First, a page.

EUROPEAN ART AND THE PRIMITIVE ARTIST
In wide areas of the world, industrialisation has disintegrated the social and economic structure of primitive communities. The natives transferred from their home villages are no longer able to devote themselves to their traditional arts and crafts. Nor are they willing to do so; for modern education, broadcasting, cinemas, etc., have discredited the customs and beliefs in which their art was rooted. Educated natives look down on the superstitions of their ancestors, they resent being called primitive, and in fact the term no longer applies to them.
Already ethnographical dealers find it hard to procure primitive objects of real value. The best of the old works are now in museums and private collections. Most of what is available to-day, is of inferior quality, made carelessly for curio-hunting globe-trotters on modern methods, and with European tools. New Zealand, where the beautiful art of the Maori once flourished, has become a centre for such pseudo-primitive production. Before long, modernisation will have reached the few tribes in Africa, Indonesia, New Guinea and Australia, where genuine primitive art is still alive.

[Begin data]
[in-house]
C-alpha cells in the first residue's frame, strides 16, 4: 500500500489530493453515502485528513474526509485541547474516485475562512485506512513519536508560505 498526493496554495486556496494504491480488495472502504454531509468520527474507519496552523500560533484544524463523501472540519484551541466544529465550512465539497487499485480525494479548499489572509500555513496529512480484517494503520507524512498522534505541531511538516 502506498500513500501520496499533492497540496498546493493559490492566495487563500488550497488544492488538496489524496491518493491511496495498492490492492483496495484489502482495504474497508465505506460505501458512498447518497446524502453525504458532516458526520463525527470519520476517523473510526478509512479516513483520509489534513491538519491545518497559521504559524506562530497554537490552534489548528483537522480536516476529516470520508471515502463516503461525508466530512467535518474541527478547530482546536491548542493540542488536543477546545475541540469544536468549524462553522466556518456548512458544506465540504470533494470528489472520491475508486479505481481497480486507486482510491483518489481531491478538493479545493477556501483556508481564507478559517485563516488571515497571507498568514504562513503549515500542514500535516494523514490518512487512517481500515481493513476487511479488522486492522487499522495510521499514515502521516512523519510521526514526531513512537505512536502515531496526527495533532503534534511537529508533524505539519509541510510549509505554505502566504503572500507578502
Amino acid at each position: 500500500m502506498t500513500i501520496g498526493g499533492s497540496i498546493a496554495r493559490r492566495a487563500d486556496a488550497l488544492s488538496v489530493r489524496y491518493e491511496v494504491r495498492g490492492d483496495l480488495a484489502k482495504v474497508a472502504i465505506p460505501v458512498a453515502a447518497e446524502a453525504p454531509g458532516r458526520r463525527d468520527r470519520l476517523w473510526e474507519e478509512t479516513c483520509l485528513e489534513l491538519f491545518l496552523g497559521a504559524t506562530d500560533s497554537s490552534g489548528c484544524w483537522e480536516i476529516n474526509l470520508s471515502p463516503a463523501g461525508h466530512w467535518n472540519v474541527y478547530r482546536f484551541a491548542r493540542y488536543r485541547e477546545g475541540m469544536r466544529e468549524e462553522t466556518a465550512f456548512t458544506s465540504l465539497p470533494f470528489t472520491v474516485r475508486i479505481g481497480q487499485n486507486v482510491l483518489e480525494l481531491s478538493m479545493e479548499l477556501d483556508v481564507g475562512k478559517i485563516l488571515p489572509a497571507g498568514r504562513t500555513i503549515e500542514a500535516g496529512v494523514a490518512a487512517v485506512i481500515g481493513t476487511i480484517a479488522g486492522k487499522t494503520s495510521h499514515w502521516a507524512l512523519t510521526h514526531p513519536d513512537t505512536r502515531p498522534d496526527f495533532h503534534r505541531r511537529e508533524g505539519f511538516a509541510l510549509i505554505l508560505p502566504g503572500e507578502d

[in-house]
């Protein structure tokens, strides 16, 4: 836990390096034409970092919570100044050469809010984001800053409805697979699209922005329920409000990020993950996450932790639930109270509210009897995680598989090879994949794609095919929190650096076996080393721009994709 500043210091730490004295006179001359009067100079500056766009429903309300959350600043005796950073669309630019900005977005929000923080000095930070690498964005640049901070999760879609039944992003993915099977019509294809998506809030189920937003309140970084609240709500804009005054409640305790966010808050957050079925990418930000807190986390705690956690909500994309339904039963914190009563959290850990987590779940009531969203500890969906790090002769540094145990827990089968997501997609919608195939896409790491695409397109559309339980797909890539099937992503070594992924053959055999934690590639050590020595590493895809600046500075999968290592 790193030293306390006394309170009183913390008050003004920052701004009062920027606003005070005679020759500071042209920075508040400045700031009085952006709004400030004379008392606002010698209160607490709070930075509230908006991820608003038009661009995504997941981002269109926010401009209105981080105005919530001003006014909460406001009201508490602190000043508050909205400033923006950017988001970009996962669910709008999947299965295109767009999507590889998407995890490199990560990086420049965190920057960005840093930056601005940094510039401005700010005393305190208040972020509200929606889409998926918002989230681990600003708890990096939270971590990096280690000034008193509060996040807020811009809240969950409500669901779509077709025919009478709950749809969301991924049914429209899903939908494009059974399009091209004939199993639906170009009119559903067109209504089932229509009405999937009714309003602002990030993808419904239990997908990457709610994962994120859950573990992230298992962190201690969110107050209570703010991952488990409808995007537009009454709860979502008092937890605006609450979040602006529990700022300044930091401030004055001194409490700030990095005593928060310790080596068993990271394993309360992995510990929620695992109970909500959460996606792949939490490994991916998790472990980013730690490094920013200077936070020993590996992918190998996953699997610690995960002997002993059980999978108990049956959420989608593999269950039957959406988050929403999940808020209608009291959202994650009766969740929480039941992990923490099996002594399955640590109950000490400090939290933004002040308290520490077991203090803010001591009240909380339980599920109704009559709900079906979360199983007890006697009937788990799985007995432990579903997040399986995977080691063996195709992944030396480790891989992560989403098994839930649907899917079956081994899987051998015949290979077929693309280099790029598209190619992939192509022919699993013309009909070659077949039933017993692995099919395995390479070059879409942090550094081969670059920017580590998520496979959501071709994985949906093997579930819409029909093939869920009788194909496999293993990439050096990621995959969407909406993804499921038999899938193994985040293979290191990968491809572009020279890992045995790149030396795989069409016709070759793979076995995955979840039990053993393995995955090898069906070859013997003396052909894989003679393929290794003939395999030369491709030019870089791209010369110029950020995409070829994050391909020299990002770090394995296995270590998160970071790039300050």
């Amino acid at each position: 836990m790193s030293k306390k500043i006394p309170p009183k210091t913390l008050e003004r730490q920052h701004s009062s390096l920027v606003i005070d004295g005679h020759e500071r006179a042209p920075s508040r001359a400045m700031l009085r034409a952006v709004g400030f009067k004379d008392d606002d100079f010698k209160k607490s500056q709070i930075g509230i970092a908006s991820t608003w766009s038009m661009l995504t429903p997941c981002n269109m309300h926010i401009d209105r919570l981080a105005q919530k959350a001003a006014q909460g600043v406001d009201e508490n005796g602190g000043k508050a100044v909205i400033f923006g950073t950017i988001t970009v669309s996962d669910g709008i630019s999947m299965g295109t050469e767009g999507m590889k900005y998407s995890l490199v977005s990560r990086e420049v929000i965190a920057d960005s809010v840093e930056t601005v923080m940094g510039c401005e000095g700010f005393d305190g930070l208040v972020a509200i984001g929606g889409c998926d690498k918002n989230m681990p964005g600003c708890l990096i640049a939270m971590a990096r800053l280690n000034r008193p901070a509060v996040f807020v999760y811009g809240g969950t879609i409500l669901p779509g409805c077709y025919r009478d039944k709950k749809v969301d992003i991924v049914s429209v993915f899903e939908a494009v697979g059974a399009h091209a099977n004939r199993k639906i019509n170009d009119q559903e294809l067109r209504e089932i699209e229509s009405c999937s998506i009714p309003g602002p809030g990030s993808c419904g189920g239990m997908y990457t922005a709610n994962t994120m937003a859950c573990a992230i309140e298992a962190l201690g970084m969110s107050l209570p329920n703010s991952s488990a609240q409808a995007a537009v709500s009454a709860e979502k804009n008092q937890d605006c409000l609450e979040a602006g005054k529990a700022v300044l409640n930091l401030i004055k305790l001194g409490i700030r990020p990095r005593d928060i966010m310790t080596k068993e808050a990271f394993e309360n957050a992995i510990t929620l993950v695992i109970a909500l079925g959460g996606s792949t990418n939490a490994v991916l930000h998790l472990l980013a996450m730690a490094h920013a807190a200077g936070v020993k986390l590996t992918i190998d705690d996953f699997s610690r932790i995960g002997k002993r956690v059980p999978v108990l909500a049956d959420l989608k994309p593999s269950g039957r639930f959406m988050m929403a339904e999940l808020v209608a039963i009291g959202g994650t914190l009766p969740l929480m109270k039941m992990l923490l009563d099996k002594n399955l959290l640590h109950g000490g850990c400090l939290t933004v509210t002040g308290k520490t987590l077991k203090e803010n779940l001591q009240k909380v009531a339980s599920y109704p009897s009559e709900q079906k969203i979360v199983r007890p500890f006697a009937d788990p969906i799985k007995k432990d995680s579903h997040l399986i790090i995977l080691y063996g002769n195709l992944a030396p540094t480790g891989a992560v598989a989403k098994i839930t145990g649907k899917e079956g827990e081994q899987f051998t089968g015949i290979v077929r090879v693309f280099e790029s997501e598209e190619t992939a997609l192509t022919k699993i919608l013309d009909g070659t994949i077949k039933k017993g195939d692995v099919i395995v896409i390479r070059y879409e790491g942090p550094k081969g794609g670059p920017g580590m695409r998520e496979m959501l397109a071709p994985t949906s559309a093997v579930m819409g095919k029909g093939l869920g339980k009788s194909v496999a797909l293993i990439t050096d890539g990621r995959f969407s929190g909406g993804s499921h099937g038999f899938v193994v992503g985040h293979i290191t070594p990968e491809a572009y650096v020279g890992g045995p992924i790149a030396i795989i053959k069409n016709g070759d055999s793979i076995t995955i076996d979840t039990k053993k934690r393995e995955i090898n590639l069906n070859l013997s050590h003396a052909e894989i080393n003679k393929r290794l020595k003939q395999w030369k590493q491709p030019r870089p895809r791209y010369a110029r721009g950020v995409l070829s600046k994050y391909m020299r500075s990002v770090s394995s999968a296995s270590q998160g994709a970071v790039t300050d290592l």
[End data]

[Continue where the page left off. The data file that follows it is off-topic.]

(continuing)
But the populations survive, and with them their innate artistic capacity. So long as primitive men passed as savages, and their works as mere curios, no one took these native talents seriously, but the discovery of the æsthetic value of primitive art, as well as its psychological and social functions, could not fail to attract the attention of educationalists, missionaries and colonial administrators. In Africa, the United States, the Dutch Indies, and in French Indo-China it is now a recognised task of native education